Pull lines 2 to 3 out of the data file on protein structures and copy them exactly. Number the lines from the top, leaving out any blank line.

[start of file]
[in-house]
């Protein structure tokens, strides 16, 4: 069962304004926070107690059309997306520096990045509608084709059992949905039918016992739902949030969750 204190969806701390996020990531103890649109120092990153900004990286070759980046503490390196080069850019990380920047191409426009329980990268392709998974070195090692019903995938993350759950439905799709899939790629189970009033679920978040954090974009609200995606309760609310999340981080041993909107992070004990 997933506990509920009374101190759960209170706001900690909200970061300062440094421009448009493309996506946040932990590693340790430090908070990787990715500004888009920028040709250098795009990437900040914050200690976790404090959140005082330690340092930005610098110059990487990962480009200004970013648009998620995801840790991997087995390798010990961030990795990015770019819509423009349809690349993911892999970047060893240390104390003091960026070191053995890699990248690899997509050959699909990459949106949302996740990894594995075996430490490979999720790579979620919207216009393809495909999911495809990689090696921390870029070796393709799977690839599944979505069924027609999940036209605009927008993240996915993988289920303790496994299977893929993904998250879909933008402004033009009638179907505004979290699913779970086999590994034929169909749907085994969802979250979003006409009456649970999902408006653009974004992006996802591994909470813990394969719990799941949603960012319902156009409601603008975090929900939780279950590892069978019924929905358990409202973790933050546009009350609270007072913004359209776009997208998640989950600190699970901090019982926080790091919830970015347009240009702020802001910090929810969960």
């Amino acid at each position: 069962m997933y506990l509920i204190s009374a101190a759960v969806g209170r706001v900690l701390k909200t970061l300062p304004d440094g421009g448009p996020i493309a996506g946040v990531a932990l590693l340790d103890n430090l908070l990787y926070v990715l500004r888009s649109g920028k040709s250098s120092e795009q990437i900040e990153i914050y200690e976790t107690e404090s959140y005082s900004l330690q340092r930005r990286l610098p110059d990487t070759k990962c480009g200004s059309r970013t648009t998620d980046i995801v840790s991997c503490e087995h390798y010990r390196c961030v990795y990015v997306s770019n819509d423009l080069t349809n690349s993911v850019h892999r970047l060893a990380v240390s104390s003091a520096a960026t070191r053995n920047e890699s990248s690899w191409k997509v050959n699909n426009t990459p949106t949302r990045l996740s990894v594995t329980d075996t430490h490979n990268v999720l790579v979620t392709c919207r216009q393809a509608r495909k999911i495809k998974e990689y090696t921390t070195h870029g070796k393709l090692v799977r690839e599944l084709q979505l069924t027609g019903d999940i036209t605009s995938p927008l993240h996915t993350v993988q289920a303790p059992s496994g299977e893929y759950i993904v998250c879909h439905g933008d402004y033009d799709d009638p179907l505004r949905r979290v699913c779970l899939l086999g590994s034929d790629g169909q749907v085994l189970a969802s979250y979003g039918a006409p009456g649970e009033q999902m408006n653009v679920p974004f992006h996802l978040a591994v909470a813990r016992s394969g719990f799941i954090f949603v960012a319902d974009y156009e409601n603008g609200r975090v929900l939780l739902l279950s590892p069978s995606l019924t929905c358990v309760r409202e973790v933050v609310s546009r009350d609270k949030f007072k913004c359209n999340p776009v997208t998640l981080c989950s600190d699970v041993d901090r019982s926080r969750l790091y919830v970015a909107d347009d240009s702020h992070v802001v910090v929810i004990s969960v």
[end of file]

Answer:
């Protein structure tokens, strides 16, 4: 069962304004926070107690059309997306520096990045509608084709059992949905039918016992739902949030969750 204190969806701390996020990531103890649109120092990153900004990286070759980046503490390196080069850019990380920047191409426009329980990268392709998974070195090692019903995938993350759950439905799709899939790629189970009033679920978040954090974009609200995606309760609310999340981080041993909107992070004990 997933506990509920009374101190759960209170706001900690909200970061300062440094421009448009493309996506946040932990590693340790430090908070990787990715500004888009920028040709250098795009990437900040914050200690976790404090959140005082330690340092930005610098110059990487990962480009200004970013648009998620995801840790991997087995390798010990961030990795990015770019819509423009349809690349993911892999970047060893240390104390003091960026070191053995890699990248690899997509050959699909990459949106949302996740990894594995075996430490490979999720790579979620919207216009393809495909999911495809990689090696921390870029070796393709799977690839599944979505069924027609999940036209605009927008993240996915993988289920303790496994299977893929993904998250879909933008402004033009009638179907505004979290699913779970086999590994034929169909749907085994969802979250979003006409009456649970999902408006653009974004992006996802591994909470813990394969719990799941949603960012319902156009409601603008975090929900939780279950590892069978019924929905358990409202973790933050546009009350609270007072913004359209776009997208998640989950600190699970901090019982926080790091919830970015347009240009702020802001910090929810969960």
């Amino acid at each position: 069962m997933y506990l509920i204190s009374a101190a759960v969806g209170r706001v900690l701390k909200t970061l300062p304004d440094g421009g448009p996020i493309a996506g946040v990531a932990l590693l340790d103890n430090l908070l990787y926070v990715l500004r888009s649109g920028k040709s250098s120092e795009q990437i900040e990153i914050y200690e976790t107690e404090s959140y005082s900004l330690q340092r930005r990286l610098p110059d990487t070759k990962c480009g200004s059309r970013t648009t998620d980046i995801v840790s991997c503490e087995h390798y010990r390196c961030v990795y990015v997306s770019n819509d423009l080069t349809n690349s993911v850019h892999r970047l060893a990380v240390s104390s003091a520096a960026t070191r053995n920047e890699s990248s690899w191409k997509v050959n699909n426009t990459p949106t949302r990045l996740s990894v594995t329980d075996t430490h490979n990268v999720l790579v979620t392709c919207r216009q393809a509608r495909k999911i495809k998974e990689y090696t921390t070195h870029g070796k393709l090692v799977r690839e599944l084709q979505l069924t027609g019903d999940i036209t605009s995938p927008l993240h996915t993350v993988q289920a303790p059992s496994g299977e893929y759950i993904v998250c879909h439905g933008d402004y033009d799709d009638p179907l505004r949905r979290v699913c779970l899939l086999g590994s034929d790629g169909q749907v085994l189970a969802s979250y979003g039918a006409p009456g649970e009033q999902m408006n653009v679920p974004f992006h996802l978040a591994v909470a813990r016992s394969g719990f799941i954090f949603v960012a319902d974009y156009e409601n603008g609200r975090v929900l939780l739902l279950s590892p069978s995606l019924t929905c358990v309760r409202e973790v933050v609310s546009r009350d609270k949030f007072k913004c359209n999340p776009v997208t998640l981080c989950s600190d699970v041993d901090r019982s926080r969750l790091y919830v970015a909107d347009d240009s702020h992070v802001v910090v929810i004990s969960v």